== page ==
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District Elections: Riviera, Mesa Have Held Largest Political Power Base in Past Votes

Focus on neighborhoods comes into play as Santa Barbara makes the switch to district elections for City Council seats

As Santa Barbara prepares for district elections for the City Council, a Noozhawk analysis shows that the Mesa and Riviera neighborhoods have enjoyed more success producing candidates than other areas.
As Santa Barbara prepares for district elections for the City Council, a Noozhawk analysis shows that the Mesa and Riviera neighborhoods have enjoyed more success producing candidates than other areas. ( / Noozhawk)

More than 40 percent of the people who ran for office in Santa Barbara over the last decade have come from the Mesa and Riviera neighborhoods, according to a Noozhawk review of public records.

The Riviera has enjoyed more success producing candidates than other areas in town; five people have won office, and four others were strong contenders.

Three council members, out of 11 candidates, including a mayor, have been elected from the Mesa area in the last 10 years.

After the Mesa and the Riviera, Santa Barbara’s Westside produced the next largest number of candidates with six, including Mayor Helene Schneider.

Schneider was elected to the council twice before winning two mayoral terms. She lives on the Westside in the new District 3, and was the top vote-getter in three of her four elections for council and mayor.

These trends will likely disappear with the transition to district elections, in which only one City Council candidate per district can win a seat in office every four years.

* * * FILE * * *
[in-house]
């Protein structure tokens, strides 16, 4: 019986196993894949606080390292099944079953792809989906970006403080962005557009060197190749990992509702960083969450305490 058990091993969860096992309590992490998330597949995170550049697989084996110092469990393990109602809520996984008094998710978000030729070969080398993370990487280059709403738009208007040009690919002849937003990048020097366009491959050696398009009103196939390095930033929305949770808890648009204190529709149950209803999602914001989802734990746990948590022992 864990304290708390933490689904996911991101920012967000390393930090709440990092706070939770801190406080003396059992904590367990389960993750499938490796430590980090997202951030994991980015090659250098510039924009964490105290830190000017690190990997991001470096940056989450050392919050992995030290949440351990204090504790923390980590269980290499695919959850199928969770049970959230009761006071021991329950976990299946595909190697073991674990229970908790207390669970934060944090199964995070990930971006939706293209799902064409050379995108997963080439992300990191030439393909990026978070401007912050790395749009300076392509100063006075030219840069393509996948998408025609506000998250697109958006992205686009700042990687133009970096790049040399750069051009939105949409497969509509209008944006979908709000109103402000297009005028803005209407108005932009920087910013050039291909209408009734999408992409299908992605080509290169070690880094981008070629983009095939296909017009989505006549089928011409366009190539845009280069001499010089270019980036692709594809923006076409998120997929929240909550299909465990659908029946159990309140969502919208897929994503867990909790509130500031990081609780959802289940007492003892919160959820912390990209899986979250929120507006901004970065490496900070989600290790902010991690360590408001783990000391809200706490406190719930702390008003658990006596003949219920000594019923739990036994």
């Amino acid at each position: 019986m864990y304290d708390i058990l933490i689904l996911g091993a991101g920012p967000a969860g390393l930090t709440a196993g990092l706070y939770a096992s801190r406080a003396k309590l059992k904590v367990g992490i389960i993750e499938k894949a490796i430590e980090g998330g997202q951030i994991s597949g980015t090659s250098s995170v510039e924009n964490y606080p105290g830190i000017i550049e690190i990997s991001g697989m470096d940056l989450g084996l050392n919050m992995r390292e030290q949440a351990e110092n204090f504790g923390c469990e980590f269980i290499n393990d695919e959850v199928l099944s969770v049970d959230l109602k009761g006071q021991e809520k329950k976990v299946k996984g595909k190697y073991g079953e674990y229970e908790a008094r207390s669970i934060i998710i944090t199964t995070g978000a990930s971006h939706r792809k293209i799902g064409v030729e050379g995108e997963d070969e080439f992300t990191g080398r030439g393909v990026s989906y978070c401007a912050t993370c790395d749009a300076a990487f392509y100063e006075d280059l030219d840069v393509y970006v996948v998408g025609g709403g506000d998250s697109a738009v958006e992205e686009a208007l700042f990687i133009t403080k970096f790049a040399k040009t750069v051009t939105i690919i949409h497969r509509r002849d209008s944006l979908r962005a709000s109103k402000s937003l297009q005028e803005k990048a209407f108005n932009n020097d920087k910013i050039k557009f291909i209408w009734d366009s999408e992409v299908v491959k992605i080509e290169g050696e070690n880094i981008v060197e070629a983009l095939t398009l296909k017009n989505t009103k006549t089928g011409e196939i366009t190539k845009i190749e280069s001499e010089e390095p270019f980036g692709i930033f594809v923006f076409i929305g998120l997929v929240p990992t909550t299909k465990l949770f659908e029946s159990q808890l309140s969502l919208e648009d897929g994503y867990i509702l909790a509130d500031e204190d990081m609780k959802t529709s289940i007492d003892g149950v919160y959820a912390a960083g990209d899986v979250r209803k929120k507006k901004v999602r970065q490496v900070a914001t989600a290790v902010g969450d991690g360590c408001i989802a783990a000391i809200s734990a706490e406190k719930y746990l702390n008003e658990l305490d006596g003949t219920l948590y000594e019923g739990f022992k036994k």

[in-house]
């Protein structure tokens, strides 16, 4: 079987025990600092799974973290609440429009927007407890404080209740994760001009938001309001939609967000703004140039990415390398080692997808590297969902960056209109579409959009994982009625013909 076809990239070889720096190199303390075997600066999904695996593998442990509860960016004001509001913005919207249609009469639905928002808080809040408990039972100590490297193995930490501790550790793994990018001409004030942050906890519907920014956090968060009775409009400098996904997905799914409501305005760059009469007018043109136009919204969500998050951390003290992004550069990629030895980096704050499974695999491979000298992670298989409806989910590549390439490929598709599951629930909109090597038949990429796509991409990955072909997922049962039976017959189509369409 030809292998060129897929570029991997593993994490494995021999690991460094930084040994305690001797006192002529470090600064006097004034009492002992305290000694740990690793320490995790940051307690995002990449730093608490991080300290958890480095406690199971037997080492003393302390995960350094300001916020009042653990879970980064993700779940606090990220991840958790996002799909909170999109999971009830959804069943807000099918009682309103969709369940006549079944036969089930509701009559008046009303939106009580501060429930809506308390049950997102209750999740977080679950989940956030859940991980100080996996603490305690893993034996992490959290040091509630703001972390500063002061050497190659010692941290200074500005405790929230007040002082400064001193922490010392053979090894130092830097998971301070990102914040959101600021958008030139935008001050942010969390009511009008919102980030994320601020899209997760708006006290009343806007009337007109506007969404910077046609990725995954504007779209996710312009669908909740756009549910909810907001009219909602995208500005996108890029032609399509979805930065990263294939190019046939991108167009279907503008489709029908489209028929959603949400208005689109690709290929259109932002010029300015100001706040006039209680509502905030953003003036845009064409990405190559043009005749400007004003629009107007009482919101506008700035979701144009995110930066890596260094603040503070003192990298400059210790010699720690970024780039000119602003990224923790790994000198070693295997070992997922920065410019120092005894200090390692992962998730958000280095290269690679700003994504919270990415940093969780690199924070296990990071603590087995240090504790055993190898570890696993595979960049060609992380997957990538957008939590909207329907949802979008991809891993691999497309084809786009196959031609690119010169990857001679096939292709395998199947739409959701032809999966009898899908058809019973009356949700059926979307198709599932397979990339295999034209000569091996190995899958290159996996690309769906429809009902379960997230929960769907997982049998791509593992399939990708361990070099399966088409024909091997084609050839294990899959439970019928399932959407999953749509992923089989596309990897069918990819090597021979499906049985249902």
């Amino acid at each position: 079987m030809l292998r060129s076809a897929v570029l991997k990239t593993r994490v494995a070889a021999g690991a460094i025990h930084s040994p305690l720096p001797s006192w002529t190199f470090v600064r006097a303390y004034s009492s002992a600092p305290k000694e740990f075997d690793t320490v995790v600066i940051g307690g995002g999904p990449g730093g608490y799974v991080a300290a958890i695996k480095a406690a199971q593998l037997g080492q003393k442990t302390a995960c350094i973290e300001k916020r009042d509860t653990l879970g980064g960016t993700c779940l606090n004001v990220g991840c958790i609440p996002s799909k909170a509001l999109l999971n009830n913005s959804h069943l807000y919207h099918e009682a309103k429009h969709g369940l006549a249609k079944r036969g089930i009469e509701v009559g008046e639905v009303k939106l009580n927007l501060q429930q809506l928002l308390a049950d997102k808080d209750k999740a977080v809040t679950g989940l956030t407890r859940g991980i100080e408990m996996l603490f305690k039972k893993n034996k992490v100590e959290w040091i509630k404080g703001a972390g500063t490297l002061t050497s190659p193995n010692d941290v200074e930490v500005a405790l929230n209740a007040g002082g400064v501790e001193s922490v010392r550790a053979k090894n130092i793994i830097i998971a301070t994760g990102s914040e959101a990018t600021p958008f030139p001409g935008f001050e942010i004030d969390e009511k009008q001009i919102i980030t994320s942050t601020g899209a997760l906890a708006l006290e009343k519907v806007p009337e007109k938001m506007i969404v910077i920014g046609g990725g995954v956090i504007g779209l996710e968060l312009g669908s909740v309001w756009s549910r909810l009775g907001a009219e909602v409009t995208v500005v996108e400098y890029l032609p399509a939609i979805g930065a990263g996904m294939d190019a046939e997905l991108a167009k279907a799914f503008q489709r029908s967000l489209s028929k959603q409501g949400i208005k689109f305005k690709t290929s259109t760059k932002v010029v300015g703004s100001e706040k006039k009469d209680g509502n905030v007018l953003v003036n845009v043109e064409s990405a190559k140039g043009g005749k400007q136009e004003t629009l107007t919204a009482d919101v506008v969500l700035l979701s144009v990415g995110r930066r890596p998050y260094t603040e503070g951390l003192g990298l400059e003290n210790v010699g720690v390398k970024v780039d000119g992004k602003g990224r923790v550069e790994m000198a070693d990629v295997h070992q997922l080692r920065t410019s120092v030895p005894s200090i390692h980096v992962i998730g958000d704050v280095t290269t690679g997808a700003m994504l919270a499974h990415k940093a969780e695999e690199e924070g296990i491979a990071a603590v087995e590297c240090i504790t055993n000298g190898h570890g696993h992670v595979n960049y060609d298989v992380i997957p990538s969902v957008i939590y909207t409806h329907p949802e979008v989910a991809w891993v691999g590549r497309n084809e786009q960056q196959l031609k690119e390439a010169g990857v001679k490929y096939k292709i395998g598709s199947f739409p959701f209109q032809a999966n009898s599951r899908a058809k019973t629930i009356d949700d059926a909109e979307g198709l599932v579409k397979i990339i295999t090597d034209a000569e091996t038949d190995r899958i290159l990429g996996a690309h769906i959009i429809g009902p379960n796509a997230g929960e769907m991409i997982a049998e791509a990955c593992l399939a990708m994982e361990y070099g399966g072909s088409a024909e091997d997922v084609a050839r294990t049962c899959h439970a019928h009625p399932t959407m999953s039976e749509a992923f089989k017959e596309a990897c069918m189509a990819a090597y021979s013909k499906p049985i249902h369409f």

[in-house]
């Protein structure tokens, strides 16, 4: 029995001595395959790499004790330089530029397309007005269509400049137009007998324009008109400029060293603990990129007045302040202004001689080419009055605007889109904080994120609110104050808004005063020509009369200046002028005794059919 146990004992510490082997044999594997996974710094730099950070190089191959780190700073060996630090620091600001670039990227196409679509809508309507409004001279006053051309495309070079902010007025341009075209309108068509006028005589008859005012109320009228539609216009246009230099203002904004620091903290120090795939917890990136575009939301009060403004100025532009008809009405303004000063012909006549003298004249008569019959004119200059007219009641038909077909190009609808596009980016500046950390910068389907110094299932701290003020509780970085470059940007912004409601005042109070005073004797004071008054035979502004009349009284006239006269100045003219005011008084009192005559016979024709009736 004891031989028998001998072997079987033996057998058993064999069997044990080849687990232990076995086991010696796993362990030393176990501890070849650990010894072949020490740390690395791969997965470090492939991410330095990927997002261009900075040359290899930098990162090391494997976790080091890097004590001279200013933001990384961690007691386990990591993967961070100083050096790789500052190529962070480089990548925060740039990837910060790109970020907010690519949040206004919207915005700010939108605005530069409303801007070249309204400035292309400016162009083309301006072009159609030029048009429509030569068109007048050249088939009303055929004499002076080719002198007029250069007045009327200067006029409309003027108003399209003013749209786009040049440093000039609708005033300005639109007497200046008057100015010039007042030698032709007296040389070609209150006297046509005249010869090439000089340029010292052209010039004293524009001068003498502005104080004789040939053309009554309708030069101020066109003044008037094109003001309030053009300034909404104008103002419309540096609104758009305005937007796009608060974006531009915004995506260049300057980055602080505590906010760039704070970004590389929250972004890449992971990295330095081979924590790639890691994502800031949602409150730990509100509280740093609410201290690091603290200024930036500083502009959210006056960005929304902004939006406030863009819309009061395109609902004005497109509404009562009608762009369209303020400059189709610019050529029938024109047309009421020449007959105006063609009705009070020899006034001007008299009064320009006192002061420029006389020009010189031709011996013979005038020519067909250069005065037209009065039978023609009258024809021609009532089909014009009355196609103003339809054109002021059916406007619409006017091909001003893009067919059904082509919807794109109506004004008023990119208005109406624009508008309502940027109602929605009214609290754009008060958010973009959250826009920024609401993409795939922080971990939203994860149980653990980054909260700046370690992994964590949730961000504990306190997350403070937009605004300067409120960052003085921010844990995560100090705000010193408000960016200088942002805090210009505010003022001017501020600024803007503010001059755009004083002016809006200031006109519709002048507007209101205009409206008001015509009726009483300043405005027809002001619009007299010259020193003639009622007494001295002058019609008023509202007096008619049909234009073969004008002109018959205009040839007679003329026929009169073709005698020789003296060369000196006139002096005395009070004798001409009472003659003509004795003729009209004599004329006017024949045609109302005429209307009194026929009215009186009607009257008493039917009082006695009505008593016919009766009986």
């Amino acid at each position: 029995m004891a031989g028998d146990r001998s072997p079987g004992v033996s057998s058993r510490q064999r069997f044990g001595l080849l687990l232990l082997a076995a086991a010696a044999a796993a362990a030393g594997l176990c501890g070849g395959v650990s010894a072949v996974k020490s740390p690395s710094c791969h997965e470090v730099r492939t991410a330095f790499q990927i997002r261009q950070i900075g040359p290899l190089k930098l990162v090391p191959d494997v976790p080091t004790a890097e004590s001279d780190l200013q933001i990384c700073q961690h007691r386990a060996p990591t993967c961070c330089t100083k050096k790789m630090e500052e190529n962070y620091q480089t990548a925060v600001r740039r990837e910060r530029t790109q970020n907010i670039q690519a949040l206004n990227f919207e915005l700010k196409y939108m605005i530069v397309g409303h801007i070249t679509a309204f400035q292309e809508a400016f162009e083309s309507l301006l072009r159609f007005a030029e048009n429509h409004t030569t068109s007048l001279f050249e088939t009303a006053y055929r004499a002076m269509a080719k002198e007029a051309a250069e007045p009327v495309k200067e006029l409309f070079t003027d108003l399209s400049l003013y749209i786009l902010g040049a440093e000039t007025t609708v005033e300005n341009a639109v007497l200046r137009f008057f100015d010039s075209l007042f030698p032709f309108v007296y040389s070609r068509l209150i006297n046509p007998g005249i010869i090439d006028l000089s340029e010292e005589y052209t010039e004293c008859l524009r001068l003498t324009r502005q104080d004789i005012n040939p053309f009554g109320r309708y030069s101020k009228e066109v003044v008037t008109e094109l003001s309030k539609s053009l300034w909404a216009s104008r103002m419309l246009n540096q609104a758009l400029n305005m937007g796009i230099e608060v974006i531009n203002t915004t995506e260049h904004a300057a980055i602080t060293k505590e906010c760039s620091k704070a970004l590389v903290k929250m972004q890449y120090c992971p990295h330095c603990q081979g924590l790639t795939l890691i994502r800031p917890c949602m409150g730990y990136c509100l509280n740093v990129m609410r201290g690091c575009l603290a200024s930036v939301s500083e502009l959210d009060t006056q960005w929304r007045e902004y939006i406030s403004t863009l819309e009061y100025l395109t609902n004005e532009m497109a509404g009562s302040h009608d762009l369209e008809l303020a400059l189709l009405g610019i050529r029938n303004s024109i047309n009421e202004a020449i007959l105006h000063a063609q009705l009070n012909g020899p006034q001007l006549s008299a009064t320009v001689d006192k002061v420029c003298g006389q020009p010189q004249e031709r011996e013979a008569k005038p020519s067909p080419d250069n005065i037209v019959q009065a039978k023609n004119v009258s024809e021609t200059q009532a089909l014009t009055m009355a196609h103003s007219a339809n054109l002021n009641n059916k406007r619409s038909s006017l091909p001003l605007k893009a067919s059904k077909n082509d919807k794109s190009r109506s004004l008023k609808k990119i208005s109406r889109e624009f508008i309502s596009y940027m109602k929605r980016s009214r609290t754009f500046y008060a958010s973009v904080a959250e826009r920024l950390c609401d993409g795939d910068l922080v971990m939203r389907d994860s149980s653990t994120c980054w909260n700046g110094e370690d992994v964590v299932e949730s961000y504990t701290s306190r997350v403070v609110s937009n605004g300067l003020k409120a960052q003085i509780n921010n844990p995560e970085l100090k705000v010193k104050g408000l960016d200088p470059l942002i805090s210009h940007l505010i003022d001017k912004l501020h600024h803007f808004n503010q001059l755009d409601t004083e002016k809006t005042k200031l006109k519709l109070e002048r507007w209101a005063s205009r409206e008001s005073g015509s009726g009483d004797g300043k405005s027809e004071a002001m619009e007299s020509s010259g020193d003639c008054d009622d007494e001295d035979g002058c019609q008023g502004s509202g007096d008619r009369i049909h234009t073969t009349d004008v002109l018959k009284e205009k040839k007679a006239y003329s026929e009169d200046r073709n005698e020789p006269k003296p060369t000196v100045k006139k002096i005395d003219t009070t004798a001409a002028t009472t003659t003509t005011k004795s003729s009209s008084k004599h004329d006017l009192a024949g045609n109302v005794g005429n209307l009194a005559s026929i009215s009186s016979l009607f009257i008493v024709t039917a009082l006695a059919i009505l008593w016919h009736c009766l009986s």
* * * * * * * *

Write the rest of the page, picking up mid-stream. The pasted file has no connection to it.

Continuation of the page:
Santa Barbara settled a California Voting Rights Act case with four plaintiffs and will implement the six-district council elections this November, with three seats on the ballot. 

If district elections were in place now, voters would have had to choose among councilmen Frank Hotchkiss, Dale Francisco and Harwood "Bendy" White, because they all live in the new District 4, which encompasses the Riviera, Lower Riviera and Upper East neighborhoods. In the new system, only one of them would be able to serve at the same time.

Similarly, councilmen Gregg Hart and Randy Rowse would not be able to simultaneously serve because they both live in District 2, which includes the Mesa, Alta Mesa and Bel Air neighborhoods.  

Santa Barbara is about to experience a seismic political shift when it converts this November to district elections, a dramatic change from business as usual.

Rather than voters from throughout the city electing each council member, voters will only be able to choose candidates in their respective districts. The mayor still will be elected through a citywide, at-large vote.

While each district has a similar number of residents by design, the number of registered voters in each district varies widely, according to the city's adopted map.

Registered voters range from 10,328 voters in District 4 to 4,350 in District 3, which includes the Westside and Lower Westside neighborhoods. 

At the heart of the successful legal push for district elections is the goal of putting more Latino representatives into office.

In a city that is nearly 40 percent Latino, four Latino candidates ran for office within the last 10 years and only one, Westside resident Cathy Murillo, a Mexican-American, was elected.

By law, two of the six new districts must have a majority of Hispanic voters, and those districts were drawn on the Eastside and Westside of Santa Barbara. Both of those districts will be up for election this November, along with a third district, expected to be the Mesa neighborhood so Rowse can run for re-election.